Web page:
Friday, April 13, 2007

Meet the author

A woman attired in a flamboyant zebra-striped flowing top came up to the counter at work this evening. With directed zeal, she inquired whether we had Robert’s book Shantaram in stock. I replied with a “no”. She was the 5th customer who had asked me that question during the day. Only a few minutes later, a gentleman purchased a card. He asked me why we didn’t have his book in store. Indeed, it was the author himself. He seemed an interesting character, so I must check it out when it comes in.

Recently at uni we met Kim Scott, the author of Benang. Laborious but rewarding is how I would describe Benang. Enjoyment wasn’t easily derived from this fragmented novel about the ‘first white man born’. The novel, which transcends linear narrative and chronological time, is told from the perspective of Harley, a product of Aboriginal assimilation. Harley struggles to unearth the past and explore his Nyoongar heritage. The novel makes for particularly interesting reading due to the interspersion of material from historical archives. Factual moeties work to challenge the grain of ideological progress. Dealing with the “possibilities of place” this Miles Franklin winner is a challenging read, but interesting if you can suspend your reader expectations. Scott’s lecture – although abstract – was engaging and definitely helped me to appreciate the sense in which one should approach and interpret a novel so resistant to traditional narrative structure.

In the vein of ‘meet the author’ I thought I’d introduce you to a fantastic Queensland poet, Samuel Wagan Watson. I discovered him at Bookslam, the literary nightclub I attended earlier this year. Although many of his books are out of print, L and I ordered a copy of his anthology smoke encrypted whispers. His writing buzzes with urbane imagery. His poems draw on a thematic reservoir of restlessness, contemporary dreamtime, liaisons revisited, and foment of childhood wonder. Here is “white stucco dreaming”, one of the poems that Watson read aloud. If you get a chance to hear him read his work, go along, because his strong and passionate vocalization will shape the way you read his work.

White stucco dreaming

sprinkled in the happy dark of my mind
is early childhood and black humour
white stucco dreaming
and a black Labrador
an orange and blck panel-van
called the ‘black banana’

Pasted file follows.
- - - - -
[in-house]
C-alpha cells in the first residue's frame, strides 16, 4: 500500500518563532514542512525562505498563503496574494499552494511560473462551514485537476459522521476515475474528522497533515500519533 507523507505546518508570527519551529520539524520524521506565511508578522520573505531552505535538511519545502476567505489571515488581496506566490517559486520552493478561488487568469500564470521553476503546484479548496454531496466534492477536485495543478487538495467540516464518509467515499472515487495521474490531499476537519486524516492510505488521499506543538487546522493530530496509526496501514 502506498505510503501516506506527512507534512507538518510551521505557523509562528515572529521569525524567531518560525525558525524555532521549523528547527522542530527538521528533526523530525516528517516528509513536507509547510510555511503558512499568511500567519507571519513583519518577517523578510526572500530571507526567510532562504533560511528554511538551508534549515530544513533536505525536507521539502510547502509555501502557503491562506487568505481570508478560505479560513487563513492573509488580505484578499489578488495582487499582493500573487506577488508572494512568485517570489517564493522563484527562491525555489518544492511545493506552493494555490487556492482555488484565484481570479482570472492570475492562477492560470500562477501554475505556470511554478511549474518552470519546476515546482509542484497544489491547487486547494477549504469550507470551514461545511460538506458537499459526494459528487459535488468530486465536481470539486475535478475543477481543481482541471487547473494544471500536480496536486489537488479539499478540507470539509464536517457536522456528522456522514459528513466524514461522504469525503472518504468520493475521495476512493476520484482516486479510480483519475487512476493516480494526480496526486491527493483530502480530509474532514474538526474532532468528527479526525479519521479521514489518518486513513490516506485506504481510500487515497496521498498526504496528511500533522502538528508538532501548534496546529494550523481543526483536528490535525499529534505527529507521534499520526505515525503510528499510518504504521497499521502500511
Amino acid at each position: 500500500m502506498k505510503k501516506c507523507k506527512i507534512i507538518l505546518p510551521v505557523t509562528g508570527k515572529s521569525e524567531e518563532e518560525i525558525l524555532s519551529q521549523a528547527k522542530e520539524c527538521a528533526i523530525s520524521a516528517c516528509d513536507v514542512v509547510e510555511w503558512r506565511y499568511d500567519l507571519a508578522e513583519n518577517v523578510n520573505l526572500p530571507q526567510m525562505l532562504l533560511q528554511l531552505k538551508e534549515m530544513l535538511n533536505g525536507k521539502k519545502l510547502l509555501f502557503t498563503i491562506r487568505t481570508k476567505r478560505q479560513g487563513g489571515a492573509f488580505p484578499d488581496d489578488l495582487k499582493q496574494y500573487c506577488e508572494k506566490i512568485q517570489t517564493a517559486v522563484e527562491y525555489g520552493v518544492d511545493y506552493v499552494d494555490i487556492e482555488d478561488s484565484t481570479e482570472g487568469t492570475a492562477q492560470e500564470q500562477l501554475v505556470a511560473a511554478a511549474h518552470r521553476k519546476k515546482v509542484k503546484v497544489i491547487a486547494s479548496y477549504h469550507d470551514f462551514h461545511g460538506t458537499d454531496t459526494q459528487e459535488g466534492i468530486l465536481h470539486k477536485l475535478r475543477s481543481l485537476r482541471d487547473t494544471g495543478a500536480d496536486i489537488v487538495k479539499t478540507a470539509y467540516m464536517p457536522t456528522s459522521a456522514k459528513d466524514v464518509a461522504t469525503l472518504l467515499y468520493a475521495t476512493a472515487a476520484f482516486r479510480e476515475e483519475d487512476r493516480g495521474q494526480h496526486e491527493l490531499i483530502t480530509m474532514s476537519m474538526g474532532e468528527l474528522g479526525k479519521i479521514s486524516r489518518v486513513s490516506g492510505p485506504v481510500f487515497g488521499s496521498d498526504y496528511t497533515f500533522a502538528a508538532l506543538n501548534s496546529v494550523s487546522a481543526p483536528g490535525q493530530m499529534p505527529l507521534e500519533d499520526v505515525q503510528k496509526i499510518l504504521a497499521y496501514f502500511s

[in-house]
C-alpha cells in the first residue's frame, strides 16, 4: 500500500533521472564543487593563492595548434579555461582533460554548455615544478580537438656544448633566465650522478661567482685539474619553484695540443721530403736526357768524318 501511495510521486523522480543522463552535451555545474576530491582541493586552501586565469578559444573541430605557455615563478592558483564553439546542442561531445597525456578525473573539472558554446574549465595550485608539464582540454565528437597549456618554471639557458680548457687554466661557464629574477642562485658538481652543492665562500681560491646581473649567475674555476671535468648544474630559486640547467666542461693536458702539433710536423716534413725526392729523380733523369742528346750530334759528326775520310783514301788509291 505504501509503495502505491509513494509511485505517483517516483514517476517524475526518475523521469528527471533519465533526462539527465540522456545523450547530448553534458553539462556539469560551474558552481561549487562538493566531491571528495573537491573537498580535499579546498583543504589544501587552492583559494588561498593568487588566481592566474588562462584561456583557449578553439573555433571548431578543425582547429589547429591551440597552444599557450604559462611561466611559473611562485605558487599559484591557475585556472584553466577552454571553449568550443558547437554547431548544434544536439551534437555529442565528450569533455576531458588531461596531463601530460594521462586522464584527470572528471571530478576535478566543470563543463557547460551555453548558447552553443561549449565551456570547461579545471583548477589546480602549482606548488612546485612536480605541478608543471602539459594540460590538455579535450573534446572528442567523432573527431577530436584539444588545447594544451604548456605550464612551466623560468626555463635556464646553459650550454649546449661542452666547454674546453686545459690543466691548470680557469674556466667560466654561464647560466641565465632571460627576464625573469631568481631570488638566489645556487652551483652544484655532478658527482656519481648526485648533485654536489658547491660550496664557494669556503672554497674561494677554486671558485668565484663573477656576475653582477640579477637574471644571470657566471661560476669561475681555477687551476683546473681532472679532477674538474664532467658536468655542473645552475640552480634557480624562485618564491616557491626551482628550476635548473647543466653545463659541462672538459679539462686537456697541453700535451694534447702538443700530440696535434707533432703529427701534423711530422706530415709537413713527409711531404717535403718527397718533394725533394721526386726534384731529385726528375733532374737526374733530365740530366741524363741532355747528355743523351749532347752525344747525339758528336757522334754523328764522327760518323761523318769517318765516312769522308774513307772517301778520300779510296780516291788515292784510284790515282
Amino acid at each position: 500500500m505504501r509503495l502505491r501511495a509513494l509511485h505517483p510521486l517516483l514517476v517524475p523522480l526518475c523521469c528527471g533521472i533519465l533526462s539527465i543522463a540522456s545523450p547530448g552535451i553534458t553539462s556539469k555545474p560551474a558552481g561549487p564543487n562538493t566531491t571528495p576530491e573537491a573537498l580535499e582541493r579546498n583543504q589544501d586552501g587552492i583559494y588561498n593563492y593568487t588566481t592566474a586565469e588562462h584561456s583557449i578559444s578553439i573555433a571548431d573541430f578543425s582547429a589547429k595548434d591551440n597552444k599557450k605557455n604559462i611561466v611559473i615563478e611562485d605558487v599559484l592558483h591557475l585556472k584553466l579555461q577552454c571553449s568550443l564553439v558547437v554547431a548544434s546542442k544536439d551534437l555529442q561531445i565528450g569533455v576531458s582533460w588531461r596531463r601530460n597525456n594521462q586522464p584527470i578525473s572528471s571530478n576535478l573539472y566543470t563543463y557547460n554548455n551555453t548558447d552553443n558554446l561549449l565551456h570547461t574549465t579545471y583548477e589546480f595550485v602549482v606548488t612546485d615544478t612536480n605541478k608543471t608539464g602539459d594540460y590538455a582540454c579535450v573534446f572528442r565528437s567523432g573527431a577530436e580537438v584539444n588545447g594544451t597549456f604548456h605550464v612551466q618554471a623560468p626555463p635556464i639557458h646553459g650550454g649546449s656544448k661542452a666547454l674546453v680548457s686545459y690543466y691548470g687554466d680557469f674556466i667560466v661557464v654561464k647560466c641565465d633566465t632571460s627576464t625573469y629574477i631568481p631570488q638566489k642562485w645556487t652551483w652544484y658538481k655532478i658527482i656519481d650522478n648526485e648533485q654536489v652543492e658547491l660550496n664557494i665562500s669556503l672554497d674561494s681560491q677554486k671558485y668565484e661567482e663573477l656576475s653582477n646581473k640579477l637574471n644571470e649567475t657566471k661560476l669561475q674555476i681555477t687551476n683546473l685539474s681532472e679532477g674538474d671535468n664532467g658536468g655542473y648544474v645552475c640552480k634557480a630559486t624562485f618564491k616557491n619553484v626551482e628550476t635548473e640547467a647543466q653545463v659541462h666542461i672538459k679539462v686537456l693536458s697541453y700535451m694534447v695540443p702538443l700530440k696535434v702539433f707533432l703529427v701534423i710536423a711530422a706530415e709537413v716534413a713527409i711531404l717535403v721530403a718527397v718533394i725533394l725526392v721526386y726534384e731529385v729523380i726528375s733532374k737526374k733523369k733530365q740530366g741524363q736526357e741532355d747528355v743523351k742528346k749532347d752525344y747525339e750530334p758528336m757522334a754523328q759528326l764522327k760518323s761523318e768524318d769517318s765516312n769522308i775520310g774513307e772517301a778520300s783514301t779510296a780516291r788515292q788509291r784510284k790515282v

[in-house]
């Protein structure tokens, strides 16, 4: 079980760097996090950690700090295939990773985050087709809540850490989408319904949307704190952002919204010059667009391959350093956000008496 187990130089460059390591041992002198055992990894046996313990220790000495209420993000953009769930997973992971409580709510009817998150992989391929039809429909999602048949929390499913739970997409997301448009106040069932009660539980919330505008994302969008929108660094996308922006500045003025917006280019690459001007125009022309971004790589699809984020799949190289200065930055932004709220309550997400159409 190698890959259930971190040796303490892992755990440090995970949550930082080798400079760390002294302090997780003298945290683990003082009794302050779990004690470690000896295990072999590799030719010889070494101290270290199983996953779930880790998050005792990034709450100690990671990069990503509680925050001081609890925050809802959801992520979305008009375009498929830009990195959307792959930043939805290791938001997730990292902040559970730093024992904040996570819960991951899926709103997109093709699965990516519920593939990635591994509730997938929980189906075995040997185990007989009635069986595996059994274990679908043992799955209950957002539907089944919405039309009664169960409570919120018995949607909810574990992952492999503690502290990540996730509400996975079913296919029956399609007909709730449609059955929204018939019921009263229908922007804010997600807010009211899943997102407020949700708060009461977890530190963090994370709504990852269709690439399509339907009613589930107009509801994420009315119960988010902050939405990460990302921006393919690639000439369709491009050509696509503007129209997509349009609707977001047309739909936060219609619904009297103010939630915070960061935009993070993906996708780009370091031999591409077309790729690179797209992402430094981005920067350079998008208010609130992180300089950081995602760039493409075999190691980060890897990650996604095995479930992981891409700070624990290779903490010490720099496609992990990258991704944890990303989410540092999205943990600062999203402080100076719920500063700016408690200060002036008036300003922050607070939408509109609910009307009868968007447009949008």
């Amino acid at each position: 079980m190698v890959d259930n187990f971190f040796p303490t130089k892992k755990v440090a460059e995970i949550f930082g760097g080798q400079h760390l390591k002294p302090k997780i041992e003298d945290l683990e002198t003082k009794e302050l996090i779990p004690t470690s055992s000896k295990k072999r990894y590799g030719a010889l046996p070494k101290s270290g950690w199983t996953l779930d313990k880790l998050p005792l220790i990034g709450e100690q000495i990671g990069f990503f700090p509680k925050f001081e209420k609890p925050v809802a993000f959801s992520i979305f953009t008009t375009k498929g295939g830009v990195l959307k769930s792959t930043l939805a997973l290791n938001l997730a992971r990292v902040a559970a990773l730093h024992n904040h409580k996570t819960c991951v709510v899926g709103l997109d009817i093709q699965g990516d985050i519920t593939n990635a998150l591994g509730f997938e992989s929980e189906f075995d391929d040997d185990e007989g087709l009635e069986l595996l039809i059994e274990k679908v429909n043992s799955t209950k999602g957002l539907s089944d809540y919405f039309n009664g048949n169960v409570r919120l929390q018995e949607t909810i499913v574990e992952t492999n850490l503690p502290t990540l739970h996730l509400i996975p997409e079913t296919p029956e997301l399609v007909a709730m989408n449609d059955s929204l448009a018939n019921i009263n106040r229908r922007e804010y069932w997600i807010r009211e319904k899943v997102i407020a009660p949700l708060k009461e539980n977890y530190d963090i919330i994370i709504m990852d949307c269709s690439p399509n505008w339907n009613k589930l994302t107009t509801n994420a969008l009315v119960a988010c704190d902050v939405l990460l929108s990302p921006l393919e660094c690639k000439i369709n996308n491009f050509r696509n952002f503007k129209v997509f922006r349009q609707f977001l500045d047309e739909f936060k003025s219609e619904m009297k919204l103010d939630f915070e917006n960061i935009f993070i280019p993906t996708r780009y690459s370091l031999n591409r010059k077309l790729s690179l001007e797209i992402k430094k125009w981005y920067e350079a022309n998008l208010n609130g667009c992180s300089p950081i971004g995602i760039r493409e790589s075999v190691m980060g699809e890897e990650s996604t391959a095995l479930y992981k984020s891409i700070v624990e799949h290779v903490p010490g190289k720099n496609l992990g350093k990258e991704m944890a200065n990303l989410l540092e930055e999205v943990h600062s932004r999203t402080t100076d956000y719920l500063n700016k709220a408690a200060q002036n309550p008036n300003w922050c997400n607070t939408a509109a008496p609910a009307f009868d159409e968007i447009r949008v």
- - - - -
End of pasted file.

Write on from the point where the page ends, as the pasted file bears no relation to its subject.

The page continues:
with twenty blackfellas hanging out the back
blasting through the white stucco umbilical
of a working class tribe
front yards studded with old black tyres
that became mutant swans overnight
attacked with a cane knife and a bad white paint job

white stucco dreaming
and snakes that morphed into nylon hoses at the terror
of Mum’s scorn
snakes whose cool venom we sprayed onto the white stucco,
temporarily blushing it pink
amid an atmosphere of Satuday morning grass cuttings
and flirtatious melodies of ice-cream trucks
that echoed through little black minds
and sent the Labrador insane

chocolate hand prints like dreamtime fraud
laid across white stucco
and mud cakes on the camp stove
that just made Dad see black
no tree safe from treehouse sprawl
and the police cars that crawled up and down the back streets,
peering into out white stucco cocoon
wishing they were with us.


Eva said...

I loved Shantaram. It's big enough that you can really let yourself slip into his world without worrying about being suddenly jolted out of it. And it was a fascinating world-all of the usual craziness of India plus seedy crime. I highly recommend it.

Bybee said...

Hi L.A...are you buried under a pile of schoolwork, like I am? Both sides of the desk have their pros and cons! I assigned homework every week this semester and now I regret it.

I met Larry McMurtry and burbled like an idiot. I also met Tobias Wolff at a party. He signed a book of his short stories for me. Finally, I met Robert Munsch, the "Love You Forever" kiddie book guy. Wow, that was a mass signing! Toddlers everywhere! *shudder*

acquisitionist said...

Thanks eva, I will have to get a hold of a copy, if we ever do get it in stock!

Bybee, hey there stranger! I understand your workload craziness. Have you gotten through much marking? Oooh how exciting that you got books signed. I've never gotten a signature before.

Anonymous said...

Did Gregory David Roberts really come in? You never told me. It's curious that you say he asked why we didn't have it--we were told that it was temporarily OP because of a contractual issue (it has now been taken on by PanMac's Scribe imprint in a new and rather girly cover)LA--Daryl is going to read it, how hilarious! The thought of our dour religious fanatic manager reading Shantaram fills me with glee!

Samuel Wagan Watson was amazing! I have to say I don't think I will read a better piece of literature this year. Everyone who has access to it should find a copy of one of his works, they are published by the University of Queensland Press. Find them. Read Them.

I was also pleasantly surprised by Anthony Swofford of Jarhead fame. When it comes out in PB I may actually read Exit A it sounded interesting.